- One cup (1/4 liter) by volume granulated sugar (extended price $0.40)
- One teaspoon (5 grams) uniodized table salt (extended price $0.01)
- Two packages of your favorite Kool-aid. I always use at least one lemonaide because the acidity helps hide the salt. (extended price $0.50)
- Tap water to fill. Shake to dissolve solid ingredients.
I carry this in half liter, screw top pop bottles because they are rugged, leak proof and a darned convenient size. Total cost per half liter is $0.13 compared to $1.25 for commercial product at the party store. My nominal consumption rate is one bottle (0.5l) every three miles (5k).
Each bottle has about 300 mg sodium and 27 grams of carbs. By comparison Powerade contains 210 mg sodium and 29 grams carbs per half liter while Low Calorie G2 (Gatorade) contains 225 mg sodium and 10 grams carbs.
One criticism I have seen for commercial products is that "They have too much sugar." Let's look at that claim. According to the Runner's World Calculator I burned about 430 Calories in my half hour of running. Drinking 27 grams of carbs replaces about 120 of those Calories, or less than one third of what was burned. The sugar can cause tooth decay, so sipping is a bad strategy for consuming electrolyte. Slugging it down at intervals is a better plan.
The Back Story
I went running with Pelé yesterday at 4:00 PM. We went 3.6 miles: We ran 23 minutes out on the Lansing River Trail and 14 minutes back with a one mile walk down.
The weather was brutal for running, at least by Michigan standards. 85 degrees Fahrenheit and 85% humidity with slight breeze.
Running really twists Pelé up. Even running short distances puts him into debilitating cramps and the resulting muscle pain lasts for days. This is a mystery because he is built for running and he has really good form. He runs straight up, shoulders back so he can breath. He has a mid-foot strike so he should not be prone to shin-splints. He runs with economical arm motions, the motion is there but it is nothing over-the-top.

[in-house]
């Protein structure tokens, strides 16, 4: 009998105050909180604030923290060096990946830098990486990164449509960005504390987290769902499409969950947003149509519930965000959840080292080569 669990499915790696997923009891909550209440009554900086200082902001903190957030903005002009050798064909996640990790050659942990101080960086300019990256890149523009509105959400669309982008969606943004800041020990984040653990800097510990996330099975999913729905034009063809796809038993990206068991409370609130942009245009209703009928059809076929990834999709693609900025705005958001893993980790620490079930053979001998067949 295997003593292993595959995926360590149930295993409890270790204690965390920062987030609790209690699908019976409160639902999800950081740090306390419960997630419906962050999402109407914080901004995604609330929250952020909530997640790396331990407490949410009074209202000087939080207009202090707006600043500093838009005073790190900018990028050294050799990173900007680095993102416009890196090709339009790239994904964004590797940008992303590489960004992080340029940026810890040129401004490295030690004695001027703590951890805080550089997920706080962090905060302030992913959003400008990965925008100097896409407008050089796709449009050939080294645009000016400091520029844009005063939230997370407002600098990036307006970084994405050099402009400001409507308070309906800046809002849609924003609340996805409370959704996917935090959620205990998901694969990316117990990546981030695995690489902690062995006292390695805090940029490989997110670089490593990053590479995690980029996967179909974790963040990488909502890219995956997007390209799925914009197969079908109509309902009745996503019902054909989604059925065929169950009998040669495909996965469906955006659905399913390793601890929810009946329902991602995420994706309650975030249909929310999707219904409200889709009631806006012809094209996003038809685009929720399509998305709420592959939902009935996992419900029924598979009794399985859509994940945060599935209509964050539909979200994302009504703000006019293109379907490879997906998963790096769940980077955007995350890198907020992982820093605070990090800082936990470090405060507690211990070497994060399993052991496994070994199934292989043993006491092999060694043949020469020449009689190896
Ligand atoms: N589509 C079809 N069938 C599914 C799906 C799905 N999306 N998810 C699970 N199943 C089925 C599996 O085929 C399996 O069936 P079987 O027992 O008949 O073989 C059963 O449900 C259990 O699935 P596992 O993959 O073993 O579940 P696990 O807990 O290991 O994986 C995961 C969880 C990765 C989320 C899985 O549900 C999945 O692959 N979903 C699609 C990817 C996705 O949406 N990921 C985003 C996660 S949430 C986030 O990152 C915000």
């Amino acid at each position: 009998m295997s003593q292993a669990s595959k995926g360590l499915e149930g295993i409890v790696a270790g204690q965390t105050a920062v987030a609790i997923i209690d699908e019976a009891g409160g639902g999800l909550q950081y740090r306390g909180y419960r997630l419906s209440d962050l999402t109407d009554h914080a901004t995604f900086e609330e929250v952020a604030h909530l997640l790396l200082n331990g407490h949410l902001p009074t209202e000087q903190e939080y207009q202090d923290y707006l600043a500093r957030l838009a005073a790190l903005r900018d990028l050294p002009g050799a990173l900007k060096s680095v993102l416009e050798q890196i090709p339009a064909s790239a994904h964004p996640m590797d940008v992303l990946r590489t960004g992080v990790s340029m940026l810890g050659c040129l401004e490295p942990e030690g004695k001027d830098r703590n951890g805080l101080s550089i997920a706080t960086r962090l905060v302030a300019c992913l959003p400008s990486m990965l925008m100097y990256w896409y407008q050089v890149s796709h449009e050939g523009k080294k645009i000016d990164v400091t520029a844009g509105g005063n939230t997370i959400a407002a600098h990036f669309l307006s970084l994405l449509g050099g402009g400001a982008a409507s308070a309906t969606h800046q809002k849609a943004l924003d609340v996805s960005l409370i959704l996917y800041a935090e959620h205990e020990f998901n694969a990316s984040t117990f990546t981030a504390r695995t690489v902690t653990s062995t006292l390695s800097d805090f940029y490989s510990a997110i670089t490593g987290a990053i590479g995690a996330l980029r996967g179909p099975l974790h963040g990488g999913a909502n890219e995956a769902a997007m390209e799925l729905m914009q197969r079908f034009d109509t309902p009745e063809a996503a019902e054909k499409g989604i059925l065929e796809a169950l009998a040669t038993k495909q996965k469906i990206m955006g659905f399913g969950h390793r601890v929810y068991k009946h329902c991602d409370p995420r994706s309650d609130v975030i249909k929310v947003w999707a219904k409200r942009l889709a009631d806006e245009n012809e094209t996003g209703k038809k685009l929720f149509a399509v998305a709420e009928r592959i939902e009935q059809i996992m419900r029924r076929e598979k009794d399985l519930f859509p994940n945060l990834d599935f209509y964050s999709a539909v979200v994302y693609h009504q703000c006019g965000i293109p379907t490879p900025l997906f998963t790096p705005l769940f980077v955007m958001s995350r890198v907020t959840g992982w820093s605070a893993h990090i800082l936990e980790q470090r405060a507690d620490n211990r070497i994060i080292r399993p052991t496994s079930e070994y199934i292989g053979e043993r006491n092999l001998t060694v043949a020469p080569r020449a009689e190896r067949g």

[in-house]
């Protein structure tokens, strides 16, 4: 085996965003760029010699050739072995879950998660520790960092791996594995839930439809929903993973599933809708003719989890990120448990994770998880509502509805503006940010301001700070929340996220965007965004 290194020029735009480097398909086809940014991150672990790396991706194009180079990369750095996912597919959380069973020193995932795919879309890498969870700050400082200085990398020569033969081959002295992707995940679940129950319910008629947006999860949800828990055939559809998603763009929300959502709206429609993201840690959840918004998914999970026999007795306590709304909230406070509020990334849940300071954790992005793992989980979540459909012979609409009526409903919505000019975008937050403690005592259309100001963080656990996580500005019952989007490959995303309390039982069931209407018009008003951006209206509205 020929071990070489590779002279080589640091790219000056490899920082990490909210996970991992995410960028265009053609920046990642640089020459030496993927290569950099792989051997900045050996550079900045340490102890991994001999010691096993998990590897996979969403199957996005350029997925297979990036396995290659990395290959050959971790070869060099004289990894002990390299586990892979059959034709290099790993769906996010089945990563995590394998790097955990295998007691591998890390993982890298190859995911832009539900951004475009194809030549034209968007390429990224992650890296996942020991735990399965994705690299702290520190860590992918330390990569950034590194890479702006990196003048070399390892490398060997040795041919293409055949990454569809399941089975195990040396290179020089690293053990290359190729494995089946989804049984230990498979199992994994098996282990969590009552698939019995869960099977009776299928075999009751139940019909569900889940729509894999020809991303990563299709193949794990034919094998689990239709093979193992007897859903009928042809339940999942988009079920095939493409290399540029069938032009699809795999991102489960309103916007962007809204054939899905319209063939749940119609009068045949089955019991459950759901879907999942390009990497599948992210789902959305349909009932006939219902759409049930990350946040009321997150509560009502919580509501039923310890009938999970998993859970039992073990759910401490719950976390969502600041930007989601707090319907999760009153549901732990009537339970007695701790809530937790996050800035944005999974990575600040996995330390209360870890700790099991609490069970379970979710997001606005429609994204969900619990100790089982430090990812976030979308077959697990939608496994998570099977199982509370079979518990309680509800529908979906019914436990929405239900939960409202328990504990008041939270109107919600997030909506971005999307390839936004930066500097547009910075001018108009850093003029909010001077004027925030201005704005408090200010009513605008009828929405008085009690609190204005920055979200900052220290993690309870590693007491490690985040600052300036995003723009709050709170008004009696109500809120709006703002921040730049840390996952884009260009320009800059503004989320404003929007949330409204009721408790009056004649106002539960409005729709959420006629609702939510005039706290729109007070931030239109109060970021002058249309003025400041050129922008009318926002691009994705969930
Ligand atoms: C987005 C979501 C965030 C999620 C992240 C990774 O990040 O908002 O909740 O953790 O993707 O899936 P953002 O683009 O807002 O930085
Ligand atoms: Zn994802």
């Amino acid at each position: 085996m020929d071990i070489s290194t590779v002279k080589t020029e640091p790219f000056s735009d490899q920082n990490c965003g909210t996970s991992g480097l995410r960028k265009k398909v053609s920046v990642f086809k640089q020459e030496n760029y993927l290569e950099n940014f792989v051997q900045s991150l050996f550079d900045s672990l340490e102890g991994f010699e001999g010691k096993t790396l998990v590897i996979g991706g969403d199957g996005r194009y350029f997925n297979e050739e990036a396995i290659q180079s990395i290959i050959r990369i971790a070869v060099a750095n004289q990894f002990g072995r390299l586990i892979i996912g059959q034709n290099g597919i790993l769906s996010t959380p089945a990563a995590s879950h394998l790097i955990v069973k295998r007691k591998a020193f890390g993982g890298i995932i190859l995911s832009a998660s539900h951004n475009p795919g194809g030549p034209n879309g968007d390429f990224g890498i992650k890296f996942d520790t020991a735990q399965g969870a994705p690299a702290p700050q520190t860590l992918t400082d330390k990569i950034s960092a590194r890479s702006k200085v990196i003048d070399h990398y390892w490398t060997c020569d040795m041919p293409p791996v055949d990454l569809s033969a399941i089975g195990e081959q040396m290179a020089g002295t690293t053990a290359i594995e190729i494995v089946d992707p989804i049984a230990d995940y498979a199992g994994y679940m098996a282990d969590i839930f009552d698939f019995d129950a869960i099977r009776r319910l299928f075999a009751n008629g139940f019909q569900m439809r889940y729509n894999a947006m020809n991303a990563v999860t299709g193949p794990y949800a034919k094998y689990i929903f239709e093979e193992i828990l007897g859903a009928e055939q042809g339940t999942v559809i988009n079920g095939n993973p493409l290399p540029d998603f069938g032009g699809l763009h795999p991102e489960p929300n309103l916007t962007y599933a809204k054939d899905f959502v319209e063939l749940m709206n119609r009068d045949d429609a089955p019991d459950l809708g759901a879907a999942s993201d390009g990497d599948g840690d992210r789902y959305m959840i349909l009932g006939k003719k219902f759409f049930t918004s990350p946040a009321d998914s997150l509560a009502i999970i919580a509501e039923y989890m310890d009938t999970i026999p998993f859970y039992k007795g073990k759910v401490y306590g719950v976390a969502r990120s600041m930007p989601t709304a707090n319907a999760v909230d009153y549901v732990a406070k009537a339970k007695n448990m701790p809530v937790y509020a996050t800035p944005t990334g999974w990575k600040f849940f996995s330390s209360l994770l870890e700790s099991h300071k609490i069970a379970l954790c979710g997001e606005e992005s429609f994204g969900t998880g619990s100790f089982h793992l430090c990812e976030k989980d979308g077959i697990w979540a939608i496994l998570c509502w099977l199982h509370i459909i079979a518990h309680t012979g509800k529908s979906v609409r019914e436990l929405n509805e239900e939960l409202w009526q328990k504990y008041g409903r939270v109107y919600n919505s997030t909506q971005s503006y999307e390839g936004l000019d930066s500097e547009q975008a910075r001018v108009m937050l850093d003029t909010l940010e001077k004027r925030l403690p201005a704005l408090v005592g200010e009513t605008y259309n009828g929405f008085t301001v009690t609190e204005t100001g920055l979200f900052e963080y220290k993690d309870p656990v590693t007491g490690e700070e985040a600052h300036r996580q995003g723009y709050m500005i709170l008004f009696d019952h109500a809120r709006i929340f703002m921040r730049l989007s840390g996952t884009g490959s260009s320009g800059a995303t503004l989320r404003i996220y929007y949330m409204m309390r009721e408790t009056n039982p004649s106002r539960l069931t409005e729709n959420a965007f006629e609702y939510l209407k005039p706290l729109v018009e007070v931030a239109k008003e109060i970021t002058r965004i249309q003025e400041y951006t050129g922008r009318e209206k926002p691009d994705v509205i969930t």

True to form, Pelé was starting to knot up as we neared the turn-around point. We had a conversation. Please forgive the grammar. Runners tend to delete extraneous words when running. We have more pressing needs for our oxygen.
Me: "Are you hydrated?"
Me: "How much did you drink before we ran?":
Pelé: "Two bottles of water."
Me: "When did you drink them? (gasp, gasp) Before running?"
Pelé: "That would be since I woke up."
The picture became clearer. Pelé was dehydrated. I had him drink half of my electrolyte at the turn-around point. He though a quarter liter of fluid (about 8 oz) was a gross amount of liquid to chug on a run. Grasshopper has much to learn.
He belongs to the school of thought that liquid should be consumed in tiny sips. Basically a "wet-the-lips" strategy. Perhaps that is a valid strategy if you are the prime negotiator at high level truce negotiations and your side will lose if you must pee. But it is an attempt to "fool" your body into thinking that you met its needs. Those kinds of games do not fly when you demand real work out of your body.
Pelé was also surprised to find out that his body needs salt in addition to water to replace the salt pushed out in sweat. He also did not know that human bodies are very finely tuned to electrolyte balance. That is, it will not hang onto water if it is not matched by the proper amount of salt...it will push the extra water out as urine to maintain the electrolyte balance.
He was able to finish the run.
Yep, sipping doesn't work... And it beats the hell out of salt tablets and water later!!!ReplyDelete
Working when dehydrated is the pits. http://eatonrapidsjoe.blogspot.com/2014/06/running.htmlReplyDelete
We are working through the issues one-by-one.